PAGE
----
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Elderness in the Absence of the Young in Muslim Kyrgyzstan

Photo: Maria Louw  

Maria Louw: Elderness in the Absence of the Young in Muslim Kyrgyzstan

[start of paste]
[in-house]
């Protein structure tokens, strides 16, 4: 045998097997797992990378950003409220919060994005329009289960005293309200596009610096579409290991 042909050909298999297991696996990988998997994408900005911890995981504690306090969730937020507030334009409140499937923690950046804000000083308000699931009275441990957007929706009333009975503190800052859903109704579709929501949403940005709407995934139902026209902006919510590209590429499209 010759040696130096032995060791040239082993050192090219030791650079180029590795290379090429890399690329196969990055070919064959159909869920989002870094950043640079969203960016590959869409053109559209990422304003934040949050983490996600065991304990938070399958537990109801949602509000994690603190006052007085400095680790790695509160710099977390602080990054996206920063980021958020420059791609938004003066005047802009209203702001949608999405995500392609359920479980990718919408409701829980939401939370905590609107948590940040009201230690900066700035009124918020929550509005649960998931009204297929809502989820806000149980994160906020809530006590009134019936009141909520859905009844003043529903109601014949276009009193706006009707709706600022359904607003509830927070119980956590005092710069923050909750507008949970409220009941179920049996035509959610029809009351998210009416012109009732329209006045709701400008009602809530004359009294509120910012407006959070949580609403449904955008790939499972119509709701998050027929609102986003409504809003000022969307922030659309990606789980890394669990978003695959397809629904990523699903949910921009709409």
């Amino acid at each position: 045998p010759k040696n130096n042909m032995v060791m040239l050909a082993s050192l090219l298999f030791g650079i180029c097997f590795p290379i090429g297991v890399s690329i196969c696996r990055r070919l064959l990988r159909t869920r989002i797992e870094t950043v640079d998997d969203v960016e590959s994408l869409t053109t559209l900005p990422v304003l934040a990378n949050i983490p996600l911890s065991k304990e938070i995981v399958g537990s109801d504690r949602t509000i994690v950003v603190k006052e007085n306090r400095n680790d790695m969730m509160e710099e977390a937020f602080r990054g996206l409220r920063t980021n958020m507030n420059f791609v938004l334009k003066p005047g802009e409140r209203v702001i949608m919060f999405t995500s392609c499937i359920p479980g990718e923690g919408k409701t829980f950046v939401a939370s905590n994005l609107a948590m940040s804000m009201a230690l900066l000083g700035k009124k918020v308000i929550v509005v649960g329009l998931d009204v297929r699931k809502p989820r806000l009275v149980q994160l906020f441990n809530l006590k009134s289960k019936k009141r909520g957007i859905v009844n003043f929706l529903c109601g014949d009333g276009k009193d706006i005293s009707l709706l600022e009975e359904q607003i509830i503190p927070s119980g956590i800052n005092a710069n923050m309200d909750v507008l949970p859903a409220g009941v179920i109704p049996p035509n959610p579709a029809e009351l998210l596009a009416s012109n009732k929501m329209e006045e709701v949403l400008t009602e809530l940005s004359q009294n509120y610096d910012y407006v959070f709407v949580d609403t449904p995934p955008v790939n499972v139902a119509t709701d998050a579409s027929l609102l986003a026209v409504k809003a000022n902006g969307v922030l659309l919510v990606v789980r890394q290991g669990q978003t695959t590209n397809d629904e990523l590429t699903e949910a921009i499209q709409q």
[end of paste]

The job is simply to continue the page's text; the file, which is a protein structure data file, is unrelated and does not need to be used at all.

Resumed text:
In Kyrgyzstan, a good life as an elder has traditionally been defined in relation to the extended family. As they come of age, people learn to perform 'elderliness', showing high moral integrity and authority vis-a-vis younger relatives, who, in turn, are expected to treat the elderly with care and respect. Such relations between the generations are perceived to be an ethnic, and religious, marker, and notions of elderliness are thus intimately bound up with notions of being Kyrgyz and being Muslim. In recent years, however, due to large-scale migration of the working age population, more and more elderly have been left behind by their families, bereaving them of the intimate others in relation to whom elderliness is traditionally experienced, performed and acknowledged. This project builds on longitudinal studies of notions of, and experiments in, the good life in Kyrgyzstan and will explore how aging is lived and experienced in the absence of younger family members: what does it mean to have an aging body that is not cared for by relatives and to dwell in a home haunted by the absence of the young? What does a good life as elderly mean under these circumstances, and how do people strive to achieve it?